Bush-era education reforms faded
I listened attentively to the many tributes aired on television concerning the life and accomplishments of the late George H.W. Bush, our 41st president. Not once did I hear any reference to President Bush’s efforts in 1991 to become the “education president.” He was the driving force behind the development of NASDC, the New American Schools Development Corporation, that sought “Designs for a New Generation of American Schools.”
NASDC was a nonprofit corporation involving the business community with assistance from the Rand Corporation, charged to elicit plans to “break the mold” with innovative, whole-school reform proposals.
Rand Corporation issued the RFP (request for proposal), and it featured what my colleagues and I considered a serious effort to reform education, so we submitted a plan that was ranked 17th among over 700 proposals submitted. Lacking private investments, only 11 were funded out of the 30 proposed for support, and those proposals have all but vanished. Along the way, the New American Schools project apparently lost sight of its mission, and the plan became more of typical Washington insiders rather than educational revolutionaries.
Nevertheless, the Bush initiatives sparked innovation in New York state. For example, the Goals 2000: Compact for Learning plan was funded by the Clinton administration in 1995, and subsequent charter school legislation was established in 1998 to accomplish, among other objectives, “to improve student learning and achievement and to encourage the use of different and innovative teaching methods.”
The several proposals submitted from our region featured seven innovations described in detail by this author in “Remaking Our Schools for the Twenty-First Century — A Blueprint for Change/Improvement in our Educational Systems” (2013) and in many subsequent publications.
1. In response to mixed views of the public about what constitutes effective education, what is known is documented in four basic areas including individual development and learning, communication and group development, the nature and acquisition of knowledge in all realms of meaning, and general systems theory applied to education, especially systems design and systems analysis.
2. Comprehensive teacher education that is based on the four areas mentioned above.
3. Systems design considered a process of learning compatible with human development and systems analysis as a strategy for assessment and evaluation of learning outcomes.
4. Introduction of the CARES Model (Constructive Assessment, Recordkeeping and Evaluation System), a student-managed, systems-oriented and computer-based system compatible with individual development and learning.
5. Introduction of Philip Phenix’s six Realms of Meaning that describe creative processes of academic disciplines to be engaged by students.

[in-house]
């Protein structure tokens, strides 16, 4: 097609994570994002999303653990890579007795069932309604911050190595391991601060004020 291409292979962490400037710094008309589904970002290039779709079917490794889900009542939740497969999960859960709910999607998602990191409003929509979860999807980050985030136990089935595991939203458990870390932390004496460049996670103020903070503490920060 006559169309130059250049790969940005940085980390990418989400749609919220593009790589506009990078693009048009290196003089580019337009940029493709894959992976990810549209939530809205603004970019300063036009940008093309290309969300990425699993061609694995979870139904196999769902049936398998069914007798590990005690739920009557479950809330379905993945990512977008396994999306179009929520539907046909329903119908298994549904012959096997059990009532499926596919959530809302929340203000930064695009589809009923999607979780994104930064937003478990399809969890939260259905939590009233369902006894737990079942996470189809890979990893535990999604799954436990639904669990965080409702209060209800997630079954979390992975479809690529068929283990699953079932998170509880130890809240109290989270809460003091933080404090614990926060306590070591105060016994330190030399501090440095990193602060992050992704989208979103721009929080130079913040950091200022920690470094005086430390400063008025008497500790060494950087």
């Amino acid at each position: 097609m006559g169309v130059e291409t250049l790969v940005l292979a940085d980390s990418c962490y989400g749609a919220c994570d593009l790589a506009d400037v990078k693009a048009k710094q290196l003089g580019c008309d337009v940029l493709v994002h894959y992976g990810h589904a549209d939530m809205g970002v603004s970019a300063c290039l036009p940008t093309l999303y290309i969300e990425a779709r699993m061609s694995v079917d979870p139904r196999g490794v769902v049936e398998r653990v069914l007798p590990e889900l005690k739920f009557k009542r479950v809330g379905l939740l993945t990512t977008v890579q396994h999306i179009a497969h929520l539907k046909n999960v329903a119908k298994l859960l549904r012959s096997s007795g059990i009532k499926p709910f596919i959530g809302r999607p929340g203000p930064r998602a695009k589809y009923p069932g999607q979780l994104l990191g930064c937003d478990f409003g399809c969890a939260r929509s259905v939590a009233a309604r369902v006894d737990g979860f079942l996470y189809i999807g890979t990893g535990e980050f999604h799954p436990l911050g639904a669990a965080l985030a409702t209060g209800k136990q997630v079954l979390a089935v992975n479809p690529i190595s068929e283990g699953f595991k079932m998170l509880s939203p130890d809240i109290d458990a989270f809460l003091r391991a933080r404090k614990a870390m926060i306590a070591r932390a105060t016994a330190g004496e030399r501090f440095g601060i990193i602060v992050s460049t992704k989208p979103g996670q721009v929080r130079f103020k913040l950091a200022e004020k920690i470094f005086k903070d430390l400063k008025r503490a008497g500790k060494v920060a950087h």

6. Primary online data banks in support of inquiry in disciplines in each Realm of Meaning.
7. Establishment of a governing structure based on participatory democracy with an instructional branch, a management branch and a quality assurance branch guided by a written constitution and by-laws, supported by a validated foundation knowledge base.
Building on the contents of the NASDC effort, the proposal we submitted under Goals 2000 was called the “Rural Schools Consortium for New Standards Implementation.” Willsboro Central School was the designated lead agency that involved six other schools in northeastern Essex County.
Like the NASDC efforts, this project encountered its share of resistance from conventional wisdom about education and a move underway to standardize education. Undaunted by rejections from those forces, an effort was launched in 1999 to further the attempts to break the mold in North Country schools, this time using the charter school legislation to establish an educational research and demonstration center on the old Plattsburgh airbase, designed to replace the abandoned Sibley Research and Demonstration Center.
Subsequently, George W. Bush, with support from Sen. Edward Kennedy, promulgated the “No Child Left Behind” legislation and its offspring, known as the Common Core curriculum and standardized testing. We are now witnessing a new effort to change things through a renewed project-based education within the STEM programs of this era. These efforts were also reflected in the NASDC projects, and it was noted in published autopsies, project-based education is subject to an incompatible assessment and evaluation system required to validate successes or failures.
It seems we are no nearer to recognizing the needs for systemic reforms than when President Bush initiated his plans in 1991. It’s unfortunate President George H.W. Bush was unsuccessful in his efforts to reform education. He must have felt, as we did, great disappointment at the time. He probably would have liked to have had his heartfelt concern at least mentioned to call attention to what we could learn about efforts to affect needed systemic reforms in this 21st century. It also would be nice if our efforts were afforded a serious review. It shouldn’t be a mystery as to why his efforts and ours do not receive mention. There are impenetrable traditions afoot that prevent even a friendly discussion.
Robert L. Arnold lives in Willsboro and is a professor emeritus of education at SUNY Plattsburgh.